NICE should produce guidance on multiple morbidities
NICE should produce clinical guidelines that look at multiple-morbidities, as the number of people with long-term medical conditions rises.
Last week, a study in The Lancet found that the nearly a quarter of all people in Scotland have two or more chronic diseases.
At present, healthcare services, medical research and the education of medical students are dominated by a focus on individual diseases, the study authors say.
Yet rising numbers of people are living with more than two long-term disorders, which includes coronary heart disease, diabetes, cancer, stroke and depression.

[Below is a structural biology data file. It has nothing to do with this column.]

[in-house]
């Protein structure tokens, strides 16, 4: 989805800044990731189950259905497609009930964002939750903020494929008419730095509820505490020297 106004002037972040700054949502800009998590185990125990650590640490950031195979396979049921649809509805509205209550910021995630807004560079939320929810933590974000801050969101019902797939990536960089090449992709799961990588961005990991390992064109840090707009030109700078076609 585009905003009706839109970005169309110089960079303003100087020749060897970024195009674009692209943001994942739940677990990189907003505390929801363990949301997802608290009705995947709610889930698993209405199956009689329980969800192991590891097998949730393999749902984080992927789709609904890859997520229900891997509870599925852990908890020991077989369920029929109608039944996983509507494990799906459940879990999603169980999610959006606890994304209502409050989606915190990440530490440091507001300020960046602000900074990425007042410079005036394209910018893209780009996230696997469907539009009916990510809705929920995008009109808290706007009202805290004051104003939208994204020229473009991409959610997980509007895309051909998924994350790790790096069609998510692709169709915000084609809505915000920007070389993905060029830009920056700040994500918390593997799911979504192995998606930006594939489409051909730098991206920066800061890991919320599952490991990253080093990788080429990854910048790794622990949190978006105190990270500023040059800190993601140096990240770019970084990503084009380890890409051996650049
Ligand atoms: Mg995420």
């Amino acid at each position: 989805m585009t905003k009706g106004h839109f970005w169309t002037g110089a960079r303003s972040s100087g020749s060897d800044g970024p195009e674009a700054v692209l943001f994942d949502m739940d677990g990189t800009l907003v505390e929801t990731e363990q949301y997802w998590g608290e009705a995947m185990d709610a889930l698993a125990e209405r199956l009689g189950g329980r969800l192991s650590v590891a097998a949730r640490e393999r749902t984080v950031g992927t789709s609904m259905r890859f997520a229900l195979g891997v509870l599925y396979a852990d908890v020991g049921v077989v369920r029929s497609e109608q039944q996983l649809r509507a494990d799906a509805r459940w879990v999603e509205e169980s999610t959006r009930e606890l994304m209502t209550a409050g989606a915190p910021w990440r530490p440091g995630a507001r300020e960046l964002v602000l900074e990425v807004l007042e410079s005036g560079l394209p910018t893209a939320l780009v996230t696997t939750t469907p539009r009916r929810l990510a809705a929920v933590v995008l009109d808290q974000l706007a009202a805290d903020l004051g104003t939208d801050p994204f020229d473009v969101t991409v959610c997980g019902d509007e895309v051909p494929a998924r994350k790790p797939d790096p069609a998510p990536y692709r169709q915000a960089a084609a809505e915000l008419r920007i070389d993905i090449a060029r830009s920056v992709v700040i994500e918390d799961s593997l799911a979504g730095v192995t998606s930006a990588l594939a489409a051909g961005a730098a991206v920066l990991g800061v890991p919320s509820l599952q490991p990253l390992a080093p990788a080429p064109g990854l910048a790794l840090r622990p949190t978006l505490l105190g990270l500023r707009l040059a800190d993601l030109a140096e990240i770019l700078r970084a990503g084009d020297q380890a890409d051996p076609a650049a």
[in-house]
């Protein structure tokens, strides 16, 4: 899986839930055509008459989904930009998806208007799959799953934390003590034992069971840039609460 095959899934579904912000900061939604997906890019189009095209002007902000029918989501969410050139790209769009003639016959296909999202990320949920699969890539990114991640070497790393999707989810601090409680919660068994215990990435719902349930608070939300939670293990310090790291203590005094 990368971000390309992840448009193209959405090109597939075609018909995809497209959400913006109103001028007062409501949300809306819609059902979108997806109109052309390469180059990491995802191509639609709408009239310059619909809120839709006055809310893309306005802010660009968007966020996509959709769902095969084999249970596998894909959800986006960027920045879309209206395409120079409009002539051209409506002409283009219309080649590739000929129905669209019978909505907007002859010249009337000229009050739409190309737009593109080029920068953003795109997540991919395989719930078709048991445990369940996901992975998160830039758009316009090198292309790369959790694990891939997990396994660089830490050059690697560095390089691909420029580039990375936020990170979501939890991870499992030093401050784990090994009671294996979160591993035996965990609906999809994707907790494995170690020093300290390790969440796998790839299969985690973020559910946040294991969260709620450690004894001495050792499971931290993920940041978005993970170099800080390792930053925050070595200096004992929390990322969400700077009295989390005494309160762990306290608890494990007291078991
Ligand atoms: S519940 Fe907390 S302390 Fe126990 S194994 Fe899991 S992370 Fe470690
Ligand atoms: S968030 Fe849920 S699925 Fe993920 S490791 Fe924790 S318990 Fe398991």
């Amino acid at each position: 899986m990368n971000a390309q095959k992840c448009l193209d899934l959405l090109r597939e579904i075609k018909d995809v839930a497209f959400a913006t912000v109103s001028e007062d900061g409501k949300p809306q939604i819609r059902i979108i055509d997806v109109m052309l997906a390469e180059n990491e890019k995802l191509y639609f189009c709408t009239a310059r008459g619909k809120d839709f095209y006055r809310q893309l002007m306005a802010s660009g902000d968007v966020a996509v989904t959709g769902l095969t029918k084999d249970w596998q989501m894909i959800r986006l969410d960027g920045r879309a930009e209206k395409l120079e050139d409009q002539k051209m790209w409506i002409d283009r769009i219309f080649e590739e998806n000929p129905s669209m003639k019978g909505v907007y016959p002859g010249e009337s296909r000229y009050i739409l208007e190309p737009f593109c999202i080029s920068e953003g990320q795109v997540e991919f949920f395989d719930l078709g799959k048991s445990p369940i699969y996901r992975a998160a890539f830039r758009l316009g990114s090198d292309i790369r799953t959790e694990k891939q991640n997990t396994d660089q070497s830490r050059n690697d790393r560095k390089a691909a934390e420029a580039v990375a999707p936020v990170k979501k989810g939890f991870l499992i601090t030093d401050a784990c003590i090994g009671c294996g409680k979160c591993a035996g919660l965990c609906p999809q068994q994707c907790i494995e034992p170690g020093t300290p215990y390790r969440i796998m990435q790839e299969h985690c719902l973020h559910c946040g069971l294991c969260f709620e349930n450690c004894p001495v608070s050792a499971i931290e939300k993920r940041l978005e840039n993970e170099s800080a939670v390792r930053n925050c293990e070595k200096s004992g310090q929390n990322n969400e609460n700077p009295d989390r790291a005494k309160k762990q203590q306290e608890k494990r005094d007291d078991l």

Professor Sir Mike Rawlins, Chair of NICE, speaking at the NICE Annual Conference in Birmingham, said that although NICE guidelines are widely regarded across the globe they tend to be focused on a single condition rather than co or multiple morbidities.
“It won't be easy to do but the Mental Health Collaborating Centre has already produced guidance on depression in adults with a chronic physical health problem.
“We are thinking about producing a guideline on managing co-morbidities and GPs will be the key audience for this,
“We need to empower GPs and, secondly, when we produce a guideline we need to found out the three main co-morbidities that are related to it and take that into account.”
Professor Malcolm Grant, Chair of the NHS Commissioning Board, added that a number of clinical commissioning groups were already looking into the issue of proper management of multiple morbidities.
15 May 2012